Honest elections depend on accurate voter rolls, but many states voter rolls have been left to languish.

Last year, California began the process of removing a staggering 5 million voter registrations from its rolls—registrations that had lingered long after the voter had died, moved away, or otherwise become ineligible. Alarmingly, that figure is just the tip of the iceberg. In 2012, the Pew Center on the States estimated that 24 million voter registrations nationwide—one out of every eight—were inaccurate or invalid. Today, there are approximately 200 counties that have more registered voters than eligible citizens, and hundreds more that purport to have registered nearly 100% of their citizenry. Some may call that laudable, but reasonable people call it laughable.

How did our voter rolls get this bad? Voter rolls are not stagnant; each year, millions of Americans move to new states, are convicted of felonies that disqualify them from voting, or pass away. When states fail to diligently identify and remove these invalid registrations, their rolls only become more and more unreliable. Left untended, they risk becoming useless to officials trying to ensure that only lawful, eligible voters are casting ballots.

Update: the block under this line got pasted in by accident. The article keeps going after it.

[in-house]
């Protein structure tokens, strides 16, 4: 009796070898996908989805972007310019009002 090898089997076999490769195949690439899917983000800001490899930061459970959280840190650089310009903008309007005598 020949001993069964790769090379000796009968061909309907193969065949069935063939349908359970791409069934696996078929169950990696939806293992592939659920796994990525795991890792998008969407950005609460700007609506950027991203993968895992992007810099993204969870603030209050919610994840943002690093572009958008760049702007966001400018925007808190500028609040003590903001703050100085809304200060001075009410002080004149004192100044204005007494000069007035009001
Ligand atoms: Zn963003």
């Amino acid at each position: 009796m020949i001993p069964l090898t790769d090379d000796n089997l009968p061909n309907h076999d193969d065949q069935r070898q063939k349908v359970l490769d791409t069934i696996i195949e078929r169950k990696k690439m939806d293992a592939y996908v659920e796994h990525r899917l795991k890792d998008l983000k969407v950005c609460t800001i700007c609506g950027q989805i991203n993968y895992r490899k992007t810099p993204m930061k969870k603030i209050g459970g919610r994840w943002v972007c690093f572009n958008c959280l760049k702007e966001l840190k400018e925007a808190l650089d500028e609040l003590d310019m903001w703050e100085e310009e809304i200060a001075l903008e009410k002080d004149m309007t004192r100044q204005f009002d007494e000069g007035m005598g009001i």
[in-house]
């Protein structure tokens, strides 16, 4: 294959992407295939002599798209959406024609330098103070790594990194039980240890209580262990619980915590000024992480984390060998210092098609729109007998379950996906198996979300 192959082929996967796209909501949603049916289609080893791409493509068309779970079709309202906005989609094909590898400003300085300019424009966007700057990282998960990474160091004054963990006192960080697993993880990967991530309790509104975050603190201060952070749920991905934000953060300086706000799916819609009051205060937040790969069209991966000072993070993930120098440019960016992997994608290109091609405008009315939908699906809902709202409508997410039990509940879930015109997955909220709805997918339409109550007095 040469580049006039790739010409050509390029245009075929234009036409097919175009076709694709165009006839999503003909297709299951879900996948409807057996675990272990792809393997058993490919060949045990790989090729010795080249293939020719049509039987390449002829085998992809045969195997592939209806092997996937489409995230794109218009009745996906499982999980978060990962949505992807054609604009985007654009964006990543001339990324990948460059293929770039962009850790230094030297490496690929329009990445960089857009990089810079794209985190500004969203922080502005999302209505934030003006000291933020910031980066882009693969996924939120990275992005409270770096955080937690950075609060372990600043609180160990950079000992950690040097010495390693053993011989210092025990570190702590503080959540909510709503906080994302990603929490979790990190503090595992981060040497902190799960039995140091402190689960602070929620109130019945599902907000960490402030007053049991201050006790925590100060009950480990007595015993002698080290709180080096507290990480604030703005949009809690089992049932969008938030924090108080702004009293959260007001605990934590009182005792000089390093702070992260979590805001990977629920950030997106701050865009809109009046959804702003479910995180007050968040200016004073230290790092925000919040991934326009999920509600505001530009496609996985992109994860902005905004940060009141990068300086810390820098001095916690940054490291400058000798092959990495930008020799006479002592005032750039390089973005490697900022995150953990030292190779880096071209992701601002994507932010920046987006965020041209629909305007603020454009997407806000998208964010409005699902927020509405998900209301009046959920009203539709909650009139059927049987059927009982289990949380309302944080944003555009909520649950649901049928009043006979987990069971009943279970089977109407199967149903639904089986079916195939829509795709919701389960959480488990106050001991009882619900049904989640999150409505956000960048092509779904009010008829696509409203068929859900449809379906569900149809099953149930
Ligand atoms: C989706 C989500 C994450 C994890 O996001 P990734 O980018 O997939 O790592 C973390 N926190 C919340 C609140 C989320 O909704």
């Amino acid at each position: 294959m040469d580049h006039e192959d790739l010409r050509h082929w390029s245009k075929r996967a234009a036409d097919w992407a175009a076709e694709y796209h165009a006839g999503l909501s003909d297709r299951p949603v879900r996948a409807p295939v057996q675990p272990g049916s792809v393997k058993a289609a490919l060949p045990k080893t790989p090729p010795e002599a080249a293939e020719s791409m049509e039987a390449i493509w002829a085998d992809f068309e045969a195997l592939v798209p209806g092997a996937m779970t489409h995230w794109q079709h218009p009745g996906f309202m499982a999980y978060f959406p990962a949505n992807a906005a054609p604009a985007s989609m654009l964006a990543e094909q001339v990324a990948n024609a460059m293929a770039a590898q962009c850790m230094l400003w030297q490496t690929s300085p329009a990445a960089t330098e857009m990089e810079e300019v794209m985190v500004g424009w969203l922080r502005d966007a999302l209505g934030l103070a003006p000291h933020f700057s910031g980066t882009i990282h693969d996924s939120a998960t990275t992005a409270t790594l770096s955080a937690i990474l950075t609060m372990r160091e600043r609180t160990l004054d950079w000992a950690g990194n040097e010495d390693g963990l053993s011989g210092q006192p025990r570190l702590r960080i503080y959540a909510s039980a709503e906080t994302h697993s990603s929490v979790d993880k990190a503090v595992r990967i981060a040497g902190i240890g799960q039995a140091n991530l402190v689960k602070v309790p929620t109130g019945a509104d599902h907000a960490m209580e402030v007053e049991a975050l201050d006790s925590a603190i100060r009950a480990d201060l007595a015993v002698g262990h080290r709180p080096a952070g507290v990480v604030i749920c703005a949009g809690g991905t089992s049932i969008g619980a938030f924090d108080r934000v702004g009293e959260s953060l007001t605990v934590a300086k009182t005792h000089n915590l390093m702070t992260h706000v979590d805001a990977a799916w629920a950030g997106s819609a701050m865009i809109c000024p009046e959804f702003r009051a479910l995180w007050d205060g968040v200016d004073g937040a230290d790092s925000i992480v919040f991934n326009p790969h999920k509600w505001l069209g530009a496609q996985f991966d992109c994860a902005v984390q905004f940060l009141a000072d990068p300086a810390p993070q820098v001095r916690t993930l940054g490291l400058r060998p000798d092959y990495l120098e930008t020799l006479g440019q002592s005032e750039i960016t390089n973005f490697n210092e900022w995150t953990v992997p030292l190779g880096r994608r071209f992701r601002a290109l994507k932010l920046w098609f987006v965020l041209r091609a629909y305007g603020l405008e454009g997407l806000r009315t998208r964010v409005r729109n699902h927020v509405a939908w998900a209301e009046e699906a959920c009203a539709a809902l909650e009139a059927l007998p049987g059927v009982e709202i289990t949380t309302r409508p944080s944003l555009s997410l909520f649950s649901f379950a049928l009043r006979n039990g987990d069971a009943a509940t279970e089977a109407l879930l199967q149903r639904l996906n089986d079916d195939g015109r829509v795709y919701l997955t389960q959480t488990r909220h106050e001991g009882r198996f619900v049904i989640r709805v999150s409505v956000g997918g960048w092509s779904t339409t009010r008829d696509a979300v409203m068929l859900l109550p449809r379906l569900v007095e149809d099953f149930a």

Voters deserve better. Accurate voter rolls are so important to the integrity of elections integrity that Congress has passed two laws mandating that states ensure their records are accurate and current. That includes removing registrations for voters who have moved, died, or are noncitizens. That process typically takes years, during which the voter neither responds to a state notice nor participates in two subsequent federal elections—a process upheld by the Supreme Court. Yet states are still being hit with partisan lawsuits that aim to save wildly inaccurate voter rolls.

Honest elections begin with accurate voter registration records that allow officials to discern who can, and who cannot, vote. States can—and must—do better jobs cleaning up their voter rolls.